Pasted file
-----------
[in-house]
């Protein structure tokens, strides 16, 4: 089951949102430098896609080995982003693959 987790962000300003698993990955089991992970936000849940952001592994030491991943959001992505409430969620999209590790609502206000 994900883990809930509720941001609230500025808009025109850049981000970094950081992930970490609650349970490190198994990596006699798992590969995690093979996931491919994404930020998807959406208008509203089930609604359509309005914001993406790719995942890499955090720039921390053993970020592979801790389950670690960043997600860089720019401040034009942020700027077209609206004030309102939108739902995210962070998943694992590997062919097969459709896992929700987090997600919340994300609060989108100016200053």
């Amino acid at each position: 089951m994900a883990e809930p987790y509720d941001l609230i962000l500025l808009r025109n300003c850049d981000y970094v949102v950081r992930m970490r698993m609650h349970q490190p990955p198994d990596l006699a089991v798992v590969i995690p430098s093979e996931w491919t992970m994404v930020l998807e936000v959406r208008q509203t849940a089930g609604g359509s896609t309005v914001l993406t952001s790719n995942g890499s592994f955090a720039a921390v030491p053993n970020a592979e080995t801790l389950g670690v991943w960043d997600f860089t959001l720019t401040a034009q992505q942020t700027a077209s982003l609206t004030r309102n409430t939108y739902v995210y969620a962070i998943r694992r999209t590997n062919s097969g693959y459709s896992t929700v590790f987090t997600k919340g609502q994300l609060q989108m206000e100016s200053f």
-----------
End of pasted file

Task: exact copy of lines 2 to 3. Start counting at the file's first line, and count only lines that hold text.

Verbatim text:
């Protein structure tokens, strides 16, 4: 089951949102430098896609080995982003693959 987790962000300003698993990955089991992970936000849940952001592994030491991943959001992505409430969620999209590790609502206000 994900883990809930509720941001609230500025808009025109850049981000970094950081992930970490609650349970490190198994990596006699798992590969995690093979996931491919994404930020998807959406208008509203089930609604359509309005914001993406790719995942890499955090720039921390053993970020592979801790389950670690960043997600860089720019401040034009942020700027077209609206004030309102939108739902995210962070998943694992590997062919097969459709896992929700987090997600919340994300609060989108100016200053």
């Amino acid at each position: 089951m994900a883990e809930p987790y509720d941001l609230i962000l500025l808009r025109n300003c850049d981000y970094v949102v950081r992930m970490r698993m609650h349970q490190p990955p198994d990596l006699a089991v798992v590969i995690p430098s093979e996931w491919t992970m994404v930020l998807e936000v959406r208008q509203t849940a089930g609604g359509s896609t309005v914001l993406t952001s790719n995942g890499s592994f955090a720039a921390v030491p053993n970020a592979e080995t801790l389950g670690v991943w960043d997600f860089t959001l720019t401040a034009q992505q942020t700027a077209s982003l609206t004030r309102n409430t939108y739902v995210y969620a962070i998943r694992r999209t590997n062919s097969g693959y459709s896992t929700v590790f987090t997600k919340g609502q994300l609060q989108m206000e100016s200053f």